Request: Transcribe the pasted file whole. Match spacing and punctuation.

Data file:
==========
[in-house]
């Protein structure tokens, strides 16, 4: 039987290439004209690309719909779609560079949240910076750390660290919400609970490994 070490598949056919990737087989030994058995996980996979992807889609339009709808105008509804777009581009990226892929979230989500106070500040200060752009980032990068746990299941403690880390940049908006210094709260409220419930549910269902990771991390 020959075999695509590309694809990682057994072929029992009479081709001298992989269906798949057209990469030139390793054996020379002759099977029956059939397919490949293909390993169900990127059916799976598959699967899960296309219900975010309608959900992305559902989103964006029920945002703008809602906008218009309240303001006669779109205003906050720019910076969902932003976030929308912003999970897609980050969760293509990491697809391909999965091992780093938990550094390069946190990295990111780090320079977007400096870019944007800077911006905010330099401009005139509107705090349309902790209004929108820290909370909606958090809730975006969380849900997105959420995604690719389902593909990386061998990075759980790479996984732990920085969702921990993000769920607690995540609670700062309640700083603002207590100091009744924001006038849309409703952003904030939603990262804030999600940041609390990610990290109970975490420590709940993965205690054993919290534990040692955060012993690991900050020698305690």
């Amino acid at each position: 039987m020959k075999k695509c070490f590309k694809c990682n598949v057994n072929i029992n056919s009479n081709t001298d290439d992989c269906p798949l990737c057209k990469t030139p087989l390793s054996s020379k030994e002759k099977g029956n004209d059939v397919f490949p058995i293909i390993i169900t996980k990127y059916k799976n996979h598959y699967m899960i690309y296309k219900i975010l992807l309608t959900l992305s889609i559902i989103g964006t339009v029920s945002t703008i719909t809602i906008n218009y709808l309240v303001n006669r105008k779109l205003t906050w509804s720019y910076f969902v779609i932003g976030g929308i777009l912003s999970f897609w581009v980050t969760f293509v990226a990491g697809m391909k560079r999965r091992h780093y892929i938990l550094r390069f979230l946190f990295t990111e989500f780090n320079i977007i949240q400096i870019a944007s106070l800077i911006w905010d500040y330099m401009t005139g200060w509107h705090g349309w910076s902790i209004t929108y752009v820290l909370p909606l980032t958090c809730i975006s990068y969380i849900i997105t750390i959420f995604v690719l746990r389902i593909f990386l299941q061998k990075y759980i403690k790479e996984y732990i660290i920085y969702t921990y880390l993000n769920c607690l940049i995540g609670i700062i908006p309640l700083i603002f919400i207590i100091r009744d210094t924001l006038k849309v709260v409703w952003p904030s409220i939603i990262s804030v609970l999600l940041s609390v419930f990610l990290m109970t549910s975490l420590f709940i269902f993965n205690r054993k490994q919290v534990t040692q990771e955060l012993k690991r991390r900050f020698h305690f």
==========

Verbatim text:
[in-house]
């Protein structure tokens, strides 16, 4: 039987290439004209690309719909779609560079949240910076750390660290919400609970490994 070490598949056919990737087989030994058995996980996979992807889609339009709808105008509804777009581009990226892929979230989500106070500040200060752009980032990068746990299941403690880390940049908006210094709260409220419930549910269902990771991390 020959075999695509590309694809990682057994072929029992009479081709001298992989269906798949057209990469030139390793054996020379002759099977029956059939397919490949293909390993169900990127059916799976598959699967899960296309219900975010309608959900992305559902989103964006029920945002703008809602906008218009309240303001006669779109205003906050720019910076969902932003976030929308912003999970897609980050969760293509990491697809391909999965091992780093938990550094390069946190990295990111780090320079977007400096870019944007800077911006905010330099401009005139509107705090349309902790209004929108820290909370909606958090809730975006969380849900997105959420995604690719389902593909990386061998990075759980790479996984732990920085969702921990993000769920607690995540609670700062309640700083603002207590100091009744924001006038849309409703952003904030939603990262804030999600940041609390990610990290109970975490420590709940993965205690054993919290534990040692955060012993690991900050020698305690």
């Amino acid at each position: 039987m020959k075999k695509c070490f590309k694809c990682n598949v057994n072929i029992n056919s009479n081709t001298d290439d992989c269906p798949l990737c057209k990469t030139p087989l390793s054996s020379k030994e002759k099977g029956n004209d059939v397919f490949p058995i293909i390993i169900t996980k990127y059916k799976n996979h598959y699967m899960i690309y296309k219900i975010l992807l309608t959900l992305s889609i559902i989103g964006t339009v029920s945002t703008i719909t809602i906008n218009y709808l309240v303001n006669r105008k779109l205003t906050w509804s720019y910076f969902v779609i932003g976030g929308i777009l912003s999970f897609w581009v980050t969760f293509v990226a990491g697809m391909k560079r999965r091992h780093y892929i938990l550094r390069f979230l946190f990295t990111e989500f780090n320079i977007i949240q400096i870019a944007s106070l800077i911006w905010d500040y330099m401009t005139g200060w509107h705090g349309w910076s902790i209004t929108y752009v820290l909370p909606l980032t958090c809730i975006s990068y969380i849900i997105t750390i959420f995604v690719l746990r389902i593909f990386l299941q061998k990075y759980i403690k790479e996984y732990i660290i920085y969702t921990y880390l993000n769920c607690l940049i995540g609670i700062i908006p309640l700083i603002f919400i207590i100091r009744d210094t924001l006038k849309v709260v409703w952003p904030s409220i939603i990262s804030v609970l999600l940041s609390v419930f990610l990290m109970t549910s975490l420590f709940i269902f993965n205690r054993k490994q919290v534990t040692q990771e955060l012993k690991r991390r900050f020698h305690f």